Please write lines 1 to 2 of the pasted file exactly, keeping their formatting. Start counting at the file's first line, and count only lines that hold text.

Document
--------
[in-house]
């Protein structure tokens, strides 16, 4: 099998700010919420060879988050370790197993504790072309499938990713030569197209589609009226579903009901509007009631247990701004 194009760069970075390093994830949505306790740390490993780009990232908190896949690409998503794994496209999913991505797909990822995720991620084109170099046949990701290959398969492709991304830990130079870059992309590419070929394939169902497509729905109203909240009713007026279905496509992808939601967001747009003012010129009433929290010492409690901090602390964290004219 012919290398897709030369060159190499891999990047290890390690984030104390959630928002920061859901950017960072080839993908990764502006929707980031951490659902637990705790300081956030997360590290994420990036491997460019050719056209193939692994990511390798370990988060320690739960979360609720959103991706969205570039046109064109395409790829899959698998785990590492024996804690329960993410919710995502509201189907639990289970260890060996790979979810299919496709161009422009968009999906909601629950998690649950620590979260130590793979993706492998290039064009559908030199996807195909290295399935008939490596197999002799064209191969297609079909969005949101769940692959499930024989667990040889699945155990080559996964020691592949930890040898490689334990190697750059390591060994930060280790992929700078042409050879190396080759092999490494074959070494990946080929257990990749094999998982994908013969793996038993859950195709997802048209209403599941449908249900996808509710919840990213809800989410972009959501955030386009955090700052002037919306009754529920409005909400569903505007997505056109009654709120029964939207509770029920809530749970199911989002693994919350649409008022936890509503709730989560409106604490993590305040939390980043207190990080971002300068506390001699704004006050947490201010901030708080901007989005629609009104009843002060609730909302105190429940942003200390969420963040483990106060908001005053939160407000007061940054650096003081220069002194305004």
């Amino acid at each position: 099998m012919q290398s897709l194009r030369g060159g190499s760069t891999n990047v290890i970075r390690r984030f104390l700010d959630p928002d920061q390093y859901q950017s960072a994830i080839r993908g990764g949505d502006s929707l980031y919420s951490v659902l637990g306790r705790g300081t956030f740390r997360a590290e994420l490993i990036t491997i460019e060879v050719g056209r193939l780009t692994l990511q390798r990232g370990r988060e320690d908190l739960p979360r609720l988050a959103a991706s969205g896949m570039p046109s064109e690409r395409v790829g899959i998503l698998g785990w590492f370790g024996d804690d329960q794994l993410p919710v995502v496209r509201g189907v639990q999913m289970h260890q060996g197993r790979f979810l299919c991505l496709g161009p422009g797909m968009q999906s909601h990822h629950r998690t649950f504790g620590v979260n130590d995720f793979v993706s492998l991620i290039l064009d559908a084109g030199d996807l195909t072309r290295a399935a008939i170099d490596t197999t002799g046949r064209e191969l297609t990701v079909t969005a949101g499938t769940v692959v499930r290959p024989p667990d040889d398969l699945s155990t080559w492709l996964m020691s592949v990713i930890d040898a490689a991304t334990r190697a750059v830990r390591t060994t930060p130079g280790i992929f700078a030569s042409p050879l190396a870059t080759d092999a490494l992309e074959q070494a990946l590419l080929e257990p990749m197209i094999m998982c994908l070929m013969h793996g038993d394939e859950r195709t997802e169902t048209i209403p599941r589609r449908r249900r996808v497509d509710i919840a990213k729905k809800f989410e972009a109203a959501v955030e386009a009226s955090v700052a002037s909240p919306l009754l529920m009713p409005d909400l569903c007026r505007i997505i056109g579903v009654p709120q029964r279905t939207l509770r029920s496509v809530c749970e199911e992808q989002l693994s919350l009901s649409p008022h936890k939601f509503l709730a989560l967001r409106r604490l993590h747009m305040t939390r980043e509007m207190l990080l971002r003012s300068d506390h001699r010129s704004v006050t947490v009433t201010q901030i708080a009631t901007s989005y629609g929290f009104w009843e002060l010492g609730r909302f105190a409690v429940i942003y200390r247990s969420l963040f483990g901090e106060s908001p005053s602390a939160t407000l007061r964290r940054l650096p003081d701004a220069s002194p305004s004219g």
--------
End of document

[in-house]
């Protein structure tokens, strides 16, 4: 099998700010919420060879988050370790197993504790072309499938990713030569197209589609009226579903009901509007009631247990701004 194009760069970075390093994830949505306790740390490993780009990232908190896949690409998503794994496209999913991505797909990822995720991620084109170099046949990701290959398969492709991304830990130079870059992309590419070929394939169902497509729905109203909240009713007026279905496509992808939601967001747009003012010129009433929290010492409690901090602390964290004219 012919290398897709030369060159190499891999990047290890390690984030104390959630928002920061859901950017960072080839993908990764502006929707980031951490659902637990705790300081956030997360590290994420990036491997460019050719056209193939692994990511390798370990988060320690739960979360609720959103991706969205570039046109064109395409790829899959698998785990590492024996804690329960993410919710995502509201189907639990289970260890060996790979979810299919496709161009422009968009999906909601629950998690649950620590979260130590793979993706492998290039064009559908030199996807195909290295399935008939490596197999002799064209191969297609079909969005949101769940692959499930024989667990040889699945155990080559996964020691592949930890040898490689334990190697750059390591060994930060280790992929700078042409050879190396080759092999490494074959070494990946080929257990990749094999998982994908013969793996038993859950195709997802048209209403599941449908249900996808509710919840990213809800989410972009959501955030386009955090700052002037919306009754529920409005909400569903505007997505056109009654709120029964939207509770029920809530749970199911989002693994919350649409008022936890509503709730989560409106604490993590305040939390980043207190990080971002300068506390001699704004006050947490201010901030708080901007989005629609009104009843002060609730909302105190429940942003200390969420963040483990106060908001005053939160407000007061940054650096003081220069002194305004």